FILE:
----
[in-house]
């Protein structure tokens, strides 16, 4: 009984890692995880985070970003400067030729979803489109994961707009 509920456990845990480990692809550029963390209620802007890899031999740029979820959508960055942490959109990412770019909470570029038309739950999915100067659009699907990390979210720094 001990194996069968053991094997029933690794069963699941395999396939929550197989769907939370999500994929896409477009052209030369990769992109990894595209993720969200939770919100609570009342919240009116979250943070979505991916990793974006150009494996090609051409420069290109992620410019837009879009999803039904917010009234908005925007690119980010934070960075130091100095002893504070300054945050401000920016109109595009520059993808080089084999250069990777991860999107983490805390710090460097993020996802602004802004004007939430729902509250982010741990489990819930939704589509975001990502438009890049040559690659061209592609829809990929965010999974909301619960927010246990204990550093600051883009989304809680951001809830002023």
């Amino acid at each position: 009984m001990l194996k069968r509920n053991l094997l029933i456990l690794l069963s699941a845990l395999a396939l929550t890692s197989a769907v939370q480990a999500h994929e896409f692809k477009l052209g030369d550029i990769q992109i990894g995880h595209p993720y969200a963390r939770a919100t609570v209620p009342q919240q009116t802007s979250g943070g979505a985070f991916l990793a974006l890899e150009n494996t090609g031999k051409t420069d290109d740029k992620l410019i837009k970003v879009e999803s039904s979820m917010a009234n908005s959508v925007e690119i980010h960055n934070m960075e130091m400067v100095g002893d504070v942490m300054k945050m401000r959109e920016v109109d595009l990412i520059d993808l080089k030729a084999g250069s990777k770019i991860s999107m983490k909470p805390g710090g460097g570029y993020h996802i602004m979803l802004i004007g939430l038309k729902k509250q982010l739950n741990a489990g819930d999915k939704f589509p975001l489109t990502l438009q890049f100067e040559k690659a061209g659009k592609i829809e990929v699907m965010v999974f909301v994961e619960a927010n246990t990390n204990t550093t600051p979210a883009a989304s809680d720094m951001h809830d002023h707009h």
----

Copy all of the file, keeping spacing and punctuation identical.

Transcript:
[in-house]
């Protein structure tokens, strides 16, 4: 009984890692995880985070970003400067030729979803489109994961707009 509920456990845990480990692809550029963390209620802007890899031999740029979820959508960055942490959109990412770019909470570029038309739950999915100067659009699907990390979210720094 001990194996069968053991094997029933690794069963699941395999396939929550197989769907939370999500994929896409477009052209030369990769992109990894595209993720969200939770919100609570009342919240009116979250943070979505991916990793974006150009494996090609051409420069290109992620410019837009879009999803039904917010009234908005925007690119980010934070960075130091100095002893504070300054945050401000920016109109595009520059993808080089084999250069990777991860999107983490805390710090460097993020996802602004802004004007939430729902509250982010741990489990819930939704589509975001990502438009890049040559690659061209592609829809990929965010999974909301619960927010246990204990550093600051883009989304809680951001809830002023």
């Amino acid at each position: 009984m001990l194996k069968r509920n053991l094997l029933i456990l690794l069963s699941a845990l395999a396939l929550t890692s197989a769907v939370q480990a999500h994929e896409f692809k477009l052209g030369d550029i990769q992109i990894g995880h595209p993720y969200a963390r939770a919100t609570v209620p009342q919240q009116t802007s979250g943070g979505a985070f991916l990793a974006l890899e150009n494996t090609g031999k051409t420069d290109d740029k992620l410019i837009k970003v879009e999803s039904s979820m917010a009234n908005s959508v925007e690119i980010h960055n934070m960075e130091m400067v100095g002893d504070v942490m300054k945050m401000r959109e920016v109109d595009l990412i520059d993808l080089k030729a084999g250069s990777k770019i991860s999107m983490k909470p805390g710090g460097g570029y993020h996802i602004m979803l802004i004007g939430l038309k729902k509250q982010l739950n741990a489990g819930d999915k939704f589509p975001l489109t990502l438009q890049f100067e040559k690659a061209g659009k592609i829809e990929v699907m965010v999974f909301v994961e619960a927010n246990t990390n204990t550093t600051p979210a883009a989304s809680d720094m951001h809830d002023h707009h």